Tagged with Belonging

Praying for a President

In the last few days, President-elect Mohamed Morsy has made very encouraging signs about his inclination to govern from the center. He has met with Christian leaders, revolutionary icons, and even issued directions to not hang his picture in government buildings throughout Egypt, as was done under Mubarak. Of course, critics may say it is … Continue reading

Overwhelmed by Belonging

Today was our first Friday back at the regular worship services at St. Mark’s Coptic Orthodox church.  We came back to Egypt almost three weeks ago now, but due to special services because of Easter, plus our own trip to Portugal, we didn’t have a regular Friday until today. We’ve seen some of our friends … Continue reading

The Sole of Belonging

There is nothing, or more properly rendered, no one in this photo that suggests Egyptian-ness. Perhaps we are not blue-eyed and blond, and thus may not stand out immediately as foreigners in a crowd. But any casual glance from a local resident would eye us as ‘khawaga’ – a dialectical word stating that one is … Continue reading

Layla’s Party

We’ve had three children in three different countries, which has given us a chance to see some interesting birth rites in each country.  Emma was our first child, and we wanted to have her in America to be close to family and just for the first experience.  And common to our North-eastern American culture, we … Continue reading

Today We are All Oranje

Perhaps this is not so much of an Egypt story, but it does give a glimpse into expatriate life. Ever since the US loss in the World Cup I have been flirting with other national teams, finding myself gravitating to those playing the best soccer, namely, Spain and Germany. The presence of many Dutch in … Continue reading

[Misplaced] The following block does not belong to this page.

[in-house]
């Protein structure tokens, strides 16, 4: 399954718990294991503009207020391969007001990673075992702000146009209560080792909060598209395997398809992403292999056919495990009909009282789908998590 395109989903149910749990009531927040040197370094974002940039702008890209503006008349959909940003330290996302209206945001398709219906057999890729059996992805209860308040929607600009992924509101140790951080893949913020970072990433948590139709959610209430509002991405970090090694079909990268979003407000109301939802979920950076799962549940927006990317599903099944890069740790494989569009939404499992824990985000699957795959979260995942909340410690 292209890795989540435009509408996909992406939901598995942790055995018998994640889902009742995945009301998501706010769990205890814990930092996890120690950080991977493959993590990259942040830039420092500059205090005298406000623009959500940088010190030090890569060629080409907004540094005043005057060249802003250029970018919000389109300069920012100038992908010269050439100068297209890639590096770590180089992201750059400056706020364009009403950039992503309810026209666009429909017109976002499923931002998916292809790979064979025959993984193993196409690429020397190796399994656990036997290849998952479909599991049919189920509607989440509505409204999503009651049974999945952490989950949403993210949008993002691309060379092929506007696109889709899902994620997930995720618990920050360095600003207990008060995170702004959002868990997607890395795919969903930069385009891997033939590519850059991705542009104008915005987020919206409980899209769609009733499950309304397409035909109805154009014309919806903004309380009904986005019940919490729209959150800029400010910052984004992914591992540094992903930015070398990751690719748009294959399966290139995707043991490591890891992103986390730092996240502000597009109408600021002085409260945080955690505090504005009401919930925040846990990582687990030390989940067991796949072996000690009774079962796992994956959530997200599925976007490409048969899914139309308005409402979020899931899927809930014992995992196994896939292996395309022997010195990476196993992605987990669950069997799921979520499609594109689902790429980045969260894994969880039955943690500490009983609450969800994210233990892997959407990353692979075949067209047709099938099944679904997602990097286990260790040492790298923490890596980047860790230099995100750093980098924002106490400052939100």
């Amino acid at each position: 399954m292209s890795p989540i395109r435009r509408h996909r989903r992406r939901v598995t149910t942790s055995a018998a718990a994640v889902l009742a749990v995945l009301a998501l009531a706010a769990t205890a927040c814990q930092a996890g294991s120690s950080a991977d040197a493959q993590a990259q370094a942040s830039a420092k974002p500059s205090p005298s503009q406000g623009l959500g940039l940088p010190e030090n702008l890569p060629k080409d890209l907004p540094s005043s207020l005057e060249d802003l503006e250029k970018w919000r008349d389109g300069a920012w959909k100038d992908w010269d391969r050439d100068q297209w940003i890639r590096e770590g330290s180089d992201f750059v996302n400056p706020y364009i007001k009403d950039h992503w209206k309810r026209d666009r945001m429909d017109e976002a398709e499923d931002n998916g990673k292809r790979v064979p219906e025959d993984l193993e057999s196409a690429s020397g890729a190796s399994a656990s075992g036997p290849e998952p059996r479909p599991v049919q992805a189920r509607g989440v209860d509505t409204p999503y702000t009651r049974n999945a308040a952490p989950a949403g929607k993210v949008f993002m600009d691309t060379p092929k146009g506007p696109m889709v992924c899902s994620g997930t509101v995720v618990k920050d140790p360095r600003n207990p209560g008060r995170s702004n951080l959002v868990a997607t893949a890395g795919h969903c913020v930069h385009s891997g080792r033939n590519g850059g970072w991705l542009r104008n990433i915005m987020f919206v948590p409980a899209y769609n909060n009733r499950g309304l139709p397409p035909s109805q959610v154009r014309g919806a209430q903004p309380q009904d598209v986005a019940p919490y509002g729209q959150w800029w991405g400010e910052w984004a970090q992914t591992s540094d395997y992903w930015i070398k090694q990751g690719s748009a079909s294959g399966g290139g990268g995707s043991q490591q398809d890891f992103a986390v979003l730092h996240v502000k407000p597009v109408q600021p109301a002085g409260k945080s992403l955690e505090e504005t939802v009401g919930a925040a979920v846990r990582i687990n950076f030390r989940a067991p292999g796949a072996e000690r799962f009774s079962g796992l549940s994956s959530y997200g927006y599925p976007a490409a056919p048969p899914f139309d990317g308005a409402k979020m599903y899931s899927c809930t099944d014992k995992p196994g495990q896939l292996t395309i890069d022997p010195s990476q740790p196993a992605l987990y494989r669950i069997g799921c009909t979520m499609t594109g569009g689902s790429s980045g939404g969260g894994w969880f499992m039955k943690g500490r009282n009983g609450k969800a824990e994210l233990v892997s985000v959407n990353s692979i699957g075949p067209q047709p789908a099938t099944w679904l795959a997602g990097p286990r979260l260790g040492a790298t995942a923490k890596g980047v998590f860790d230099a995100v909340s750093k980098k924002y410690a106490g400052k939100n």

Incredulity and a Car Ride Home

I had two experiences at Emma’s preschool today which gave both a reminder that I don’t really belong, and a sense of belonging. Thursdays at preschool is swim day.  The teachers set up a large inflatable pool and the kids can swim for about two hours. They are always generous with Hannah participating in special … Continue reading

Assigning Names

To be born on Thursday, God willing, will be our third daughter. Number one was born in the United States, though conceived in Jordan. Number two was born in Tunisia, and in a few days a third birthplace enters our family. The Arabs call such terminology ‘masqat ras’, or literally, ‘the place your head falls. … Continue reading

Emma’s Saliib

Today Emma showed that she is being affected by peer pressure … but not in a way I expected.  I was sitting with Hannah in the bathroom for awhile, and Emma asked if she could write.  I probably don’t let her play with a pen and paper often enough, but since Hannah was occupied, and … Continue reading

Finding Church (part three)

In early October we began this blog, and after the opening post our next two entries were about the challenge of finding a local church in which to worship. In part one we described our general attitude toward this process, and in part two we described some of the local options from which to choose. … Continue reading

Finding Church (part two)

                 Within the Arab World, no nation contains as many Christians as Egypt. As a nation there are approximately 80 million Egyptians, and it is commonly constituted that 10% of these are Christian. Yet while some Copts (the name of local Christians, and the word from with ‘Egypt’ is derived) occasionally claim that there are … Continue reading

Finding Church

The Christian who believes he belongs to God, and who wishes to belong to a particular people, must also believe he belongs to its church.                  Here in Egypt, however, that is a bit of a complicated matter.                  The church in general is multifaceted, diverse in styles, practices, doctrines, and denominations. While this has … Continue reading

A Sense of Belonging

There is a certain alienation that comes from life away from home. Home, of course, can be variously defined. On one extreme it can be wherever I lay my head, on the other it can be the insulated community that either forbids an exit or so transforms its inhabitants that they ever fear it. A … Continue reading